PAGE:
Influence of the Southern Annular Mode on the sea ice-ocean system: the role of the thermal and mechanical forcing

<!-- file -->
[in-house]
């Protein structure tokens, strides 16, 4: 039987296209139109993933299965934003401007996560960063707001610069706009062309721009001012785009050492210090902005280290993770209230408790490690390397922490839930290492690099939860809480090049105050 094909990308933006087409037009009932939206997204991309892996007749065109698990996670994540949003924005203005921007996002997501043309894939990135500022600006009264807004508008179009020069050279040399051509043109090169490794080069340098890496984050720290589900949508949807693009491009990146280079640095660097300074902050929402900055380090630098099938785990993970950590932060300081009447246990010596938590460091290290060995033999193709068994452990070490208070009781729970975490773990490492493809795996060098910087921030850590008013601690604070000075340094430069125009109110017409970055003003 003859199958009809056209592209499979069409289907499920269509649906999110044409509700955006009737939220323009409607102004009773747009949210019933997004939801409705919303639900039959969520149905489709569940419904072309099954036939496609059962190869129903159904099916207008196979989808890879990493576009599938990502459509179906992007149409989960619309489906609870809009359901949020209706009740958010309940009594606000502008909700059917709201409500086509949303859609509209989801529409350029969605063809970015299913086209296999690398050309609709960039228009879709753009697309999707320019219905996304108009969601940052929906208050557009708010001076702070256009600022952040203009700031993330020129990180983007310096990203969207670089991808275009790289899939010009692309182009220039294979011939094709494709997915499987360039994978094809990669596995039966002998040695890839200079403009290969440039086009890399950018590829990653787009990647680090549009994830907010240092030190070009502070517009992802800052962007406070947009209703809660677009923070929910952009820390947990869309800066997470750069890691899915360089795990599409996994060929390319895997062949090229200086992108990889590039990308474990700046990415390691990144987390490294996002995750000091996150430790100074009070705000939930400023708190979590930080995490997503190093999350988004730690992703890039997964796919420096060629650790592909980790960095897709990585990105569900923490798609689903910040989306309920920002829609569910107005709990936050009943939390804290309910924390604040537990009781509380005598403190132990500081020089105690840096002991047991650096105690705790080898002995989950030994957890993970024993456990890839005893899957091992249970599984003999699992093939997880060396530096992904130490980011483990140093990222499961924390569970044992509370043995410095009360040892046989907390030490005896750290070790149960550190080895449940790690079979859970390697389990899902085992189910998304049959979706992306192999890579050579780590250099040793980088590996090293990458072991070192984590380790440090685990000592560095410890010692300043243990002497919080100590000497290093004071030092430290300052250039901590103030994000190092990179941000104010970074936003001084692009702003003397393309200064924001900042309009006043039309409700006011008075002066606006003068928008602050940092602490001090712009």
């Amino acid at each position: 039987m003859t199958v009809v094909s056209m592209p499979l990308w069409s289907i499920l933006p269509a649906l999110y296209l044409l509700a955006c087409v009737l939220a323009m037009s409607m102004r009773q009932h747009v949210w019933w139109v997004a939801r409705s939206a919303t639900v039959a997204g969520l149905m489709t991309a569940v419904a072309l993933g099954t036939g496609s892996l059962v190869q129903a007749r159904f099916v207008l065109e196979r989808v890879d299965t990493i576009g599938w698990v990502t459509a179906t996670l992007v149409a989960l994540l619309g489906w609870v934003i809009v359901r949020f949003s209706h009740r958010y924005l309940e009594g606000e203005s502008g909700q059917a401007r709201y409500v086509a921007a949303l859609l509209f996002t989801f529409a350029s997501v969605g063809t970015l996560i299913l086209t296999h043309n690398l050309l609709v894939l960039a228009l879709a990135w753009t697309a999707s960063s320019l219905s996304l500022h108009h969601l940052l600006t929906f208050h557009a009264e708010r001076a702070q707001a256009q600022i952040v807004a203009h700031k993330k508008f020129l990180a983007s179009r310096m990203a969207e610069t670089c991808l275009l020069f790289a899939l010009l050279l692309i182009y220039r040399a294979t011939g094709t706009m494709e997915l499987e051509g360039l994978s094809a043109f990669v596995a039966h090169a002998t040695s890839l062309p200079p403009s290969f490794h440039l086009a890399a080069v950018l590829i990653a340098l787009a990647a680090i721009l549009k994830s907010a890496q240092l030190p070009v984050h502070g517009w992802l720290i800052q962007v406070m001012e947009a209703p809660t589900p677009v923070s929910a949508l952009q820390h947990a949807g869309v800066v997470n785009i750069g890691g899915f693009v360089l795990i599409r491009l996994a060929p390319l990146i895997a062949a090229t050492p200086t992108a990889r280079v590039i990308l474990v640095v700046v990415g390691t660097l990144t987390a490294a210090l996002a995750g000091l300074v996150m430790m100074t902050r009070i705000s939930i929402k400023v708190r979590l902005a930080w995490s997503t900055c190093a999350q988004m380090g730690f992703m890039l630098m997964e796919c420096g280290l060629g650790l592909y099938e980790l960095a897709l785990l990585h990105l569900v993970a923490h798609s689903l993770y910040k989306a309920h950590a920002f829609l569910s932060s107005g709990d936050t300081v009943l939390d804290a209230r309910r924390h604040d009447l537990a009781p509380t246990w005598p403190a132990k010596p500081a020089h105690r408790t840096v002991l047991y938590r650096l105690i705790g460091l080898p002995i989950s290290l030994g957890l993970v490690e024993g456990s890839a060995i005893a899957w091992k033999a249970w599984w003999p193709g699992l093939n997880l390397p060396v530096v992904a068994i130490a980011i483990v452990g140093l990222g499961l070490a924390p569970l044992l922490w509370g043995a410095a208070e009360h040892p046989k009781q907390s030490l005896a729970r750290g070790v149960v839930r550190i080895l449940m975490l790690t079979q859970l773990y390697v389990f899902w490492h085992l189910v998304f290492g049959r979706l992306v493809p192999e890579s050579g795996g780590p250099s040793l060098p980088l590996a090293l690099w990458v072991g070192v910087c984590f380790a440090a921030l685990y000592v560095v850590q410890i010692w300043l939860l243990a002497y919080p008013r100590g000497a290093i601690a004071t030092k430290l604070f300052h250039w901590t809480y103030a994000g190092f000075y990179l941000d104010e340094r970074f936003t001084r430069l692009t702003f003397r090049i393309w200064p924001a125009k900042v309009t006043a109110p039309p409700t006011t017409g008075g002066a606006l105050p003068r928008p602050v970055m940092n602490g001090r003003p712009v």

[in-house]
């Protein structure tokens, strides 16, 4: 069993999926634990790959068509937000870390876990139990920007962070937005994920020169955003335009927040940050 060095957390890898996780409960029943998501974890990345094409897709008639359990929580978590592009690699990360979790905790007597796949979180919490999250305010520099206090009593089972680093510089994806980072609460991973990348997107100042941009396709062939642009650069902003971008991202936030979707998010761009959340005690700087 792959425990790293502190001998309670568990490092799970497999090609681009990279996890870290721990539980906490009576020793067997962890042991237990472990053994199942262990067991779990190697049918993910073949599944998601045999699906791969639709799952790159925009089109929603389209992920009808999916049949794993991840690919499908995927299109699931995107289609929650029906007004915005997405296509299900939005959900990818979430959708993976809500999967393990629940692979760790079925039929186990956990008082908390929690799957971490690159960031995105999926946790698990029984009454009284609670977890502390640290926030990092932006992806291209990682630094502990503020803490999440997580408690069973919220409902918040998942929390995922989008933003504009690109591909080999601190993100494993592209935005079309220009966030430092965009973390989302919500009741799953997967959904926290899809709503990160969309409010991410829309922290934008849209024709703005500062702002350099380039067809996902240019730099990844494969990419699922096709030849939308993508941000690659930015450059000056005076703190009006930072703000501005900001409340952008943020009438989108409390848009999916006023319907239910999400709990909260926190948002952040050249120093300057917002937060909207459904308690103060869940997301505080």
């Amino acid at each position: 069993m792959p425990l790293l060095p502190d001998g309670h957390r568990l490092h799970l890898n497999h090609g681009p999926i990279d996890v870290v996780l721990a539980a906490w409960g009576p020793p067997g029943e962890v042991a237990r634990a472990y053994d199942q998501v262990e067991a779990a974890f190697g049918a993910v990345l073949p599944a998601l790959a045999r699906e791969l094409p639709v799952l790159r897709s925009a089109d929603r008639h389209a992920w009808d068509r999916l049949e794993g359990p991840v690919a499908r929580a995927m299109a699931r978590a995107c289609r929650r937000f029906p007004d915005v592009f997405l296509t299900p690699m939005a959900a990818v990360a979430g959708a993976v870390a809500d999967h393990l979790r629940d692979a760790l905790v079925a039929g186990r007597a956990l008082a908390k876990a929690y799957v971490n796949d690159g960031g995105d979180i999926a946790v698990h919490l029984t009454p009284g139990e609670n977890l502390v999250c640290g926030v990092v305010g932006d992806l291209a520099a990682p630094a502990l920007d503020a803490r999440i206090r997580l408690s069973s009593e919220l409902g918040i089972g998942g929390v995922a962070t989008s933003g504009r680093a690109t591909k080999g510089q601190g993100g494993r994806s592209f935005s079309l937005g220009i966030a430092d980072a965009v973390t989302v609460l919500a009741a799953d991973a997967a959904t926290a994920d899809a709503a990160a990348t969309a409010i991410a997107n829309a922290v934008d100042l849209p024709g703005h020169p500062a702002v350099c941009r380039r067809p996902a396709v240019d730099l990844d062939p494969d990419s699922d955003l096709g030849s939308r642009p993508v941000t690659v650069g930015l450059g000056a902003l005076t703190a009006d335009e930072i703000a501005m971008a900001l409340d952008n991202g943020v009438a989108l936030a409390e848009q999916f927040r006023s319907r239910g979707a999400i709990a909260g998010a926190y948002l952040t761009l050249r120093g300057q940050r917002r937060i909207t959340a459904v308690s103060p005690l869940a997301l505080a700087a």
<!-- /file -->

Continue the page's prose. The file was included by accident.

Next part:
The global sea ice-ocean model ORCA2-LIM is used to investigate the impact of the thermal and mechanical forcing associated with the Southern Annular Mode (SAM) on the Antarctic sea ice-ocean system. The model is driven by idealized forcings based on regressions between the wind stress and the air temperature at one hand and the SAM index the other hand. The wind-stress component strongly affects the overall patterns of the ocean circulation with a northward surface drift, a downwelling at about 45° S and an upwelling in the vicinity of the Antarctic continent when the SAM is positive. On the other hand, the thermal forcing has a negligible effect on the ocean currents. For sea ice, both the wind-stress (mechanical) and the air temperature (thermal) components have a significant impact. The mechanical part induces a decrease of the sea ice thickness close to the continent and a sharp decrease of the mean sea ice thickness in the Weddell sector. In general, the sea ice area also diminishes, with a maximum decrease in the Weddell Sea. On the contrary, the thermal part tends to increase the ice concentration in all sectors except in the Weddell Sea, where the ice area shrinks. This thermal effect is the strongest in autumn and in winter due to the larger temperature differences associated with the SAM during these seasons. The sum of the thermal and mechaninal effects gives a dipole response of sea ice to the SAM, with a decrease of the ice area in the Weddell Sea and around the Antarctic Peninsula and an increase in the Ross and Amundsen Seas during high SAM years. This is in good agreement with the observed response of the ice cover to the SAM.